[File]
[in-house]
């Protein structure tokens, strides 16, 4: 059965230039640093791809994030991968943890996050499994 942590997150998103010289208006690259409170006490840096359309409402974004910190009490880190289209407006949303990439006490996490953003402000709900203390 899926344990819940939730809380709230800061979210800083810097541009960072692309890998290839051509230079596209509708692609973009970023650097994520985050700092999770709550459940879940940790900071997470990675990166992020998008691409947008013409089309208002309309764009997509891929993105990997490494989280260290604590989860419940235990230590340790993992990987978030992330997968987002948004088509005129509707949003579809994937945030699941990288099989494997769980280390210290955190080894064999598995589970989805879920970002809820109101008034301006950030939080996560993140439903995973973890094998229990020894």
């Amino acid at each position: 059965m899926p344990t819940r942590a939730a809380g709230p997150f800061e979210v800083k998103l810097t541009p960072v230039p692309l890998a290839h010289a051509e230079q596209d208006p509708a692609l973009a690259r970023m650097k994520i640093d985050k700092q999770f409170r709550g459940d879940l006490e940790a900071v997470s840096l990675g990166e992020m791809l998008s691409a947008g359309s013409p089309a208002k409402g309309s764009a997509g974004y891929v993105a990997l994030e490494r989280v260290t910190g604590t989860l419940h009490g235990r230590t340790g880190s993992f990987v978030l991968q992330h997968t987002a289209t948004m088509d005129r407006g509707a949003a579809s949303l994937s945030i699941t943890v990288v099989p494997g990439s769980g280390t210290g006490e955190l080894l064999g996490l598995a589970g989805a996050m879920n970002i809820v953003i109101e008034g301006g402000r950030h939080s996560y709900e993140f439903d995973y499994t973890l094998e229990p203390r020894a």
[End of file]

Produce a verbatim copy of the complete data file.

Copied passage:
[in-house]
């Protein structure tokens, strides 16, 4: 059965230039640093791809994030991968943890996050499994 942590997150998103010289208006690259409170006490840096359309409402974004910190009490880190289209407006949303990439006490996490953003402000709900203390 899926344990819940939730809380709230800061979210800083810097541009960072692309890998290839051509230079596209509708692609973009970023650097994520985050700092999770709550459940879940940790900071997470990675990166992020998008691409947008013409089309208002309309764009997509891929993105990997490494989280260290604590989860419940235990230590340790993992990987978030992330997968987002948004088509005129509707949003579809994937945030699941990288099989494997769980280390210290955190080894064999598995589970989805879920970002809820109101008034301006950030939080996560993140439903995973973890094998229990020894």
């Amino acid at each position: 059965m899926p344990t819940r942590a939730a809380g709230p997150f800061e979210v800083k998103l810097t541009p960072v230039p692309l890998a290839h010289a051509e230079q596209d208006p509708a692609l973009a690259r970023m650097k994520i640093d985050k700092q999770f409170r709550g459940d879940l006490e940790a900071v997470s840096l990675g990166e992020m791809l998008s691409a947008g359309s013409p089309a208002k409402g309309s764009a997509g974004y891929v993105a990997l994030e490494r989280v260290t910190g604590t989860l419940h009490g235990r230590t340790g880190s993992f990987v978030l991968q992330h997968t987002a289209t948004m088509d005129r407006g509707a949003a579809s949303l994937s945030i699941t943890v990288v099989p494997g990439s769980g280390t210290g006490e955190l080894l064999g996490l598995a589970g989805a996050m879920n970002i809820v953003i109101e008034g301006g402000r950030h939080s996560y709900e993140f439903d995973y499994t973890l094998e229990p203390r020894a």